The effects of job loss and re-employment on men's mental health: Causation or selection?

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Kaisa Puustinen

Article by Fiona Steele and Robert French (LEMMA 3, University of Bristol), and Mel Bartley (ESRC International Centre for Lifecourse Studies, UCL). This article appears in the Spring 2013 issue of MethodsNews newsletter (opens a .pdf file).

Podcast with Fiona Steele: 'Relationship between employment transitions and mental health among British men'


Previous research suggests that there is a strong association between unemployment and mental health, but can we infer a causal effect of unemployment on subsequent ill health? To what extent can the relationship be explained by selection of less healthy men into unemployment or by unmeasured characteristics that affect both health and the risk of unemployment?

There is substantial interest in understanding the association between labour force participation and mental health. Longitudinal data from panel studies allow detailed examination of how changes in employment status relate to changes in health over time, but selection bias remains a serious threat to causal inference. Selection into unemployment may be conceptualised as occurring by two distinct mechanisms: direct and indirect selection. Direct selection asserts that poor health leads to difficulty in securing and maintaining employment, which leads to an over-representation among the unemployed of less psychologically healthy individuals. Indirect selection, on the other hand, occurs when there are unmeasured individual characteristics that influence both health and the risk of unemployment. The standard approach taken to allow for direct selection is to adjust for health measured before the experience of unemployment. Adjustment for indirect selection is usually achieved by including indicators of family background, but such information is limited in panel studies which began in adulthood.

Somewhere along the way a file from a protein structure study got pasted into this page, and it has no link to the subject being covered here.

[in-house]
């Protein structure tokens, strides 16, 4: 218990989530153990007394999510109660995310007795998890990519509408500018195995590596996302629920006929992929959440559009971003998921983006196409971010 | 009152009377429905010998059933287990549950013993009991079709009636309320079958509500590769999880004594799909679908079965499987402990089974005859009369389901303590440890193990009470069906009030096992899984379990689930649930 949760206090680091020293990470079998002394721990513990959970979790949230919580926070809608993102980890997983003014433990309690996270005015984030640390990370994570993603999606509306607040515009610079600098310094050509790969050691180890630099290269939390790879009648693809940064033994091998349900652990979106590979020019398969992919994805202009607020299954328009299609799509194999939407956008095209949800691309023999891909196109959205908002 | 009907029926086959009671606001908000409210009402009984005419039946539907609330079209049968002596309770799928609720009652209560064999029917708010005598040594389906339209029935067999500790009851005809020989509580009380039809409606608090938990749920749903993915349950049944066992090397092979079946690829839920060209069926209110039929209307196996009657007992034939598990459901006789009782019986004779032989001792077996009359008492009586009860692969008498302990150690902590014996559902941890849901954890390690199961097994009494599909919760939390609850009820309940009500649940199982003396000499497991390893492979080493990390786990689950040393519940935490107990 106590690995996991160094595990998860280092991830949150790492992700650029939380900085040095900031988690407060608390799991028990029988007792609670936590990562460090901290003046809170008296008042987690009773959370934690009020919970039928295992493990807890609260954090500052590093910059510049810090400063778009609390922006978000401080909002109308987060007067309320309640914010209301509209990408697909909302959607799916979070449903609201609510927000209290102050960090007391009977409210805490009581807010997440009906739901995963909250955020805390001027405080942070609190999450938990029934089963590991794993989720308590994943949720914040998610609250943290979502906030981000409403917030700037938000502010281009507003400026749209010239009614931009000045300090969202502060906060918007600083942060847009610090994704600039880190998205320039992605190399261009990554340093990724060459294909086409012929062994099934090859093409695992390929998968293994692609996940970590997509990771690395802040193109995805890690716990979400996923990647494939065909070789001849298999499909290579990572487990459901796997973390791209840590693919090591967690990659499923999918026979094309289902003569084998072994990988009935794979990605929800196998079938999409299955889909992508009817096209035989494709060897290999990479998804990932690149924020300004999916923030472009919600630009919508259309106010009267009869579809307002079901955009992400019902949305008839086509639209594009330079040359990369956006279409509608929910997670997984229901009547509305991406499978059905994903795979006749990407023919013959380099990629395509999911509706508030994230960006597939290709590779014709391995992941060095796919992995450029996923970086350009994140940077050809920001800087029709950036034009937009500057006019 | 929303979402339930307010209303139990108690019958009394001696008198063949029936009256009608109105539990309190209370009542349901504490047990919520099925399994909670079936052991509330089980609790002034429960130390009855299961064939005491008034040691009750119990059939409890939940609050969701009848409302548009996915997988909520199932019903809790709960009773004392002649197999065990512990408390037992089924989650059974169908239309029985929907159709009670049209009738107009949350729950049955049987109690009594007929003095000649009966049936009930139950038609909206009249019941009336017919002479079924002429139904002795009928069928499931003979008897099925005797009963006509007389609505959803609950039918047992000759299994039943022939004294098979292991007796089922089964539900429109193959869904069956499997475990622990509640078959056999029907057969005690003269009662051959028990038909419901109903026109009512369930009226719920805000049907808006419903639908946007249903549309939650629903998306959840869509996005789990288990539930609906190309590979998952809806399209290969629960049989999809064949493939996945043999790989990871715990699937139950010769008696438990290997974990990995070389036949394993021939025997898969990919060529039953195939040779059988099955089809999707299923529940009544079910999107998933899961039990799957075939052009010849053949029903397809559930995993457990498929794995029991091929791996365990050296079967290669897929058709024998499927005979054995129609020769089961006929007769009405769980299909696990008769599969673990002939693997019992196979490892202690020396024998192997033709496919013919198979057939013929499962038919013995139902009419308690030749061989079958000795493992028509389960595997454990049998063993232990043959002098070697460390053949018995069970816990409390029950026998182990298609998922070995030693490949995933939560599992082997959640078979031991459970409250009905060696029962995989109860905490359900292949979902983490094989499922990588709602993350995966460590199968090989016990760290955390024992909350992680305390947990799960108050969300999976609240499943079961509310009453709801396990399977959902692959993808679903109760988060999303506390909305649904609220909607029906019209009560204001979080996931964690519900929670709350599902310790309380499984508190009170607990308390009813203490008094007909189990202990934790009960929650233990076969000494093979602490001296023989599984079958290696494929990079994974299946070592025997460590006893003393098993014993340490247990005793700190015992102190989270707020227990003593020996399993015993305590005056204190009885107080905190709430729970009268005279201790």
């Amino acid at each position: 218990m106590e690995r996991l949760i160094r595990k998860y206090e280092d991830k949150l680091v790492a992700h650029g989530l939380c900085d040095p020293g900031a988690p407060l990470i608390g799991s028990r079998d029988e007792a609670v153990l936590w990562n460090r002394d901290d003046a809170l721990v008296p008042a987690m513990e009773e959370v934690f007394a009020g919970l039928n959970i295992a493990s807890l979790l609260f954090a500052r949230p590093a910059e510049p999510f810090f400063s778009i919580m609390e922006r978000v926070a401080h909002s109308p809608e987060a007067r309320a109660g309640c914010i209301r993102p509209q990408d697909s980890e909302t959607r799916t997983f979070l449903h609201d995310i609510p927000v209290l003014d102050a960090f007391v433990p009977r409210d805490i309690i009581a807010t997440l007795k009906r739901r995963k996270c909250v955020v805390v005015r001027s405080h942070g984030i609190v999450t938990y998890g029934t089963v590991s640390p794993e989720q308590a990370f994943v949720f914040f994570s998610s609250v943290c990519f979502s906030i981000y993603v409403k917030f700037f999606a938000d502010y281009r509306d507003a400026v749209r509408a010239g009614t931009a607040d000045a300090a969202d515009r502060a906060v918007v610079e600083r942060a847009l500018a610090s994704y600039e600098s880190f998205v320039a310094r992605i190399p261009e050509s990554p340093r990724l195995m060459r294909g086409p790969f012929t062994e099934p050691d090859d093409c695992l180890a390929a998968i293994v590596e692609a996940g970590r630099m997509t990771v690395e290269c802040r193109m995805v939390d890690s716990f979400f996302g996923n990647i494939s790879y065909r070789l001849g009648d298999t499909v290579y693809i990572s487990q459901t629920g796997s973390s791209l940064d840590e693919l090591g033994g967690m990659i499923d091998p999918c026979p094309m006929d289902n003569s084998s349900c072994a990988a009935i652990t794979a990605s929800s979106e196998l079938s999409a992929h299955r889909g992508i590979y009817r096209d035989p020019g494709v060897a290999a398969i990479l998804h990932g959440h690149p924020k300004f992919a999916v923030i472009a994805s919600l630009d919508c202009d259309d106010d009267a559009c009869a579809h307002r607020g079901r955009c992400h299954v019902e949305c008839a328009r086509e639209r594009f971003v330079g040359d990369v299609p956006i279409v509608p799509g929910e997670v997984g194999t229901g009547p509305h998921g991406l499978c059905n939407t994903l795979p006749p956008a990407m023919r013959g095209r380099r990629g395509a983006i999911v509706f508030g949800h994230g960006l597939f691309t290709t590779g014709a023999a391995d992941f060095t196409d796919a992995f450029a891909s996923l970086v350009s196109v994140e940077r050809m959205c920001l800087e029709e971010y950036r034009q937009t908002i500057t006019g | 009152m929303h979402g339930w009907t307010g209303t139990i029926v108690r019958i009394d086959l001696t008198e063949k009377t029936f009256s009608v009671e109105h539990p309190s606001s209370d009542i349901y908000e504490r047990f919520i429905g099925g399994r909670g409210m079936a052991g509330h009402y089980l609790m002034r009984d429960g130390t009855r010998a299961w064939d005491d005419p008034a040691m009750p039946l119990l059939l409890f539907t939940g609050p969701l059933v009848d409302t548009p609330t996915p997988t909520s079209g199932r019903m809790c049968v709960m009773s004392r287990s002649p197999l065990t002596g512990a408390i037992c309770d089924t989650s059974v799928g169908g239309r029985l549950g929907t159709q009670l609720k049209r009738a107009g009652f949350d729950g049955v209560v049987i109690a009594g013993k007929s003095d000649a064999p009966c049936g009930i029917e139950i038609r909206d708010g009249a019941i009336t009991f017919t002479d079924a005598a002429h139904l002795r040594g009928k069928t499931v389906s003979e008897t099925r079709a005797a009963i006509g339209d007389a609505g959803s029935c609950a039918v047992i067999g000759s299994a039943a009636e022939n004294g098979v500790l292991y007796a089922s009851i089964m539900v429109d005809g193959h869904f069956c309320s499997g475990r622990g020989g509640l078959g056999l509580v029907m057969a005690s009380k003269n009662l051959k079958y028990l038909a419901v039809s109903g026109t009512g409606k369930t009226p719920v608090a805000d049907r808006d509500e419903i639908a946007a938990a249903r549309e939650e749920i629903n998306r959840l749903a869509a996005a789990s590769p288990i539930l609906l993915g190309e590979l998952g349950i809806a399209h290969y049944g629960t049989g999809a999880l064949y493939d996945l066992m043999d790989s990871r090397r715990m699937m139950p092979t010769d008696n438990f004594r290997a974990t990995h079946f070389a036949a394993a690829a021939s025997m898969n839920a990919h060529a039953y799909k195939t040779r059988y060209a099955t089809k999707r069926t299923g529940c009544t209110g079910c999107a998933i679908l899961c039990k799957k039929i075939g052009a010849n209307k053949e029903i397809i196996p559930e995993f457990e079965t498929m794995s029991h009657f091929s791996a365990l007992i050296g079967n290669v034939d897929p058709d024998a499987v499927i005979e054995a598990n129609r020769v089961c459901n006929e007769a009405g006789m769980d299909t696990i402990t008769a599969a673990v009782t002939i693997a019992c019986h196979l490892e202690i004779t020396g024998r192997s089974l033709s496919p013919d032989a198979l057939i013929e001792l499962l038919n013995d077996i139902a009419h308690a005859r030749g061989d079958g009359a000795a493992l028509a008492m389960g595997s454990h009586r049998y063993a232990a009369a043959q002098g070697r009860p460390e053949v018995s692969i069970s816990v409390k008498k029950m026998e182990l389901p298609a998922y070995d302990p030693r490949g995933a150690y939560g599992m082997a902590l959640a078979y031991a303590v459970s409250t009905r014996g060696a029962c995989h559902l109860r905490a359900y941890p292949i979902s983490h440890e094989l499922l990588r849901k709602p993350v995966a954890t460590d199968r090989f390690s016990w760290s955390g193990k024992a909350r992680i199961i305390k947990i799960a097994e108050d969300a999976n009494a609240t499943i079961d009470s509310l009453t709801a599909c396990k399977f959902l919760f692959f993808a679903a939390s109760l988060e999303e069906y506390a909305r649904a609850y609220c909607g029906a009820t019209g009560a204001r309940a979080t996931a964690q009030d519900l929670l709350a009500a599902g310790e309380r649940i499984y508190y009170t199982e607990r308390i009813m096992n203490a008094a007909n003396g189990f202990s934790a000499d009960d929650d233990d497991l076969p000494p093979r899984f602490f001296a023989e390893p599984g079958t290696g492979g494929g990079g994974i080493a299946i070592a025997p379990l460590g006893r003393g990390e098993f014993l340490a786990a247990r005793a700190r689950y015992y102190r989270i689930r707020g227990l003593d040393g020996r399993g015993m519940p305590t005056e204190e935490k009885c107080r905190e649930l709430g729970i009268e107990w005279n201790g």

We have developed a framework for studying the relationship between men's employment transitions and their mental health that allows us to test for both direct and indirect selection effects. We used annual data from the British Household Panel Survey for 1991-2009. Mental health was measured using the General Health Questionnaire (GHQ) and employment status was classified as employed, economically inactive or unemployed. Employment transitions were identified by comparing an individual's status at two consecutive interviews. We estimate two models simultaneously: a model for the effect of annual change in employment status on GHQ at the start of the following year, and another for the effect of GHQ on subsequent employment change. The two models are linked to allow for unmeasured individual factors that affect both employment and GHQ. We also consider simpler models to explore the impact of successive adjustments for selection bias on estimates of the impact of employment change on GHQ.

We find that moving out of unemployment into employment is strongly associated with an improvement in mental health, while becoming unemployed is detrimental for mental health. Although these effects are slightly inflated if indirect selection is ignored, they remain substantial following adjustment. For example, job loss is associated with half a standard deviation change in the GHQ score. There is a much stronger impact of allowing for indirect selection on estimates of the effect of moving between employment and economic inactivity, which is expected due to the high proportion of inactive men who are long-term sick or disabled. There is little evidence of direct selection by poorer pre-existing mental health; GHQ has a weak effect on any type of employment transition.

Future work should seek to understand the pathways through which the experience of unemployment influences mental health. For example, is most of the effect due to financial hardship following job loss? It is also important to consider differential effects of employment change. Previous research has found that men with higher status jobs suffer a worse reaction to unemployment than those in less prestigious occupations. The effect of employment change may also differ for men and women.


Forthcoming: Adjusting for selection bias in longitudinal analyses of the relationship between employment transitions and mental health using simultaneous equations modelling, Epidemiology (in press).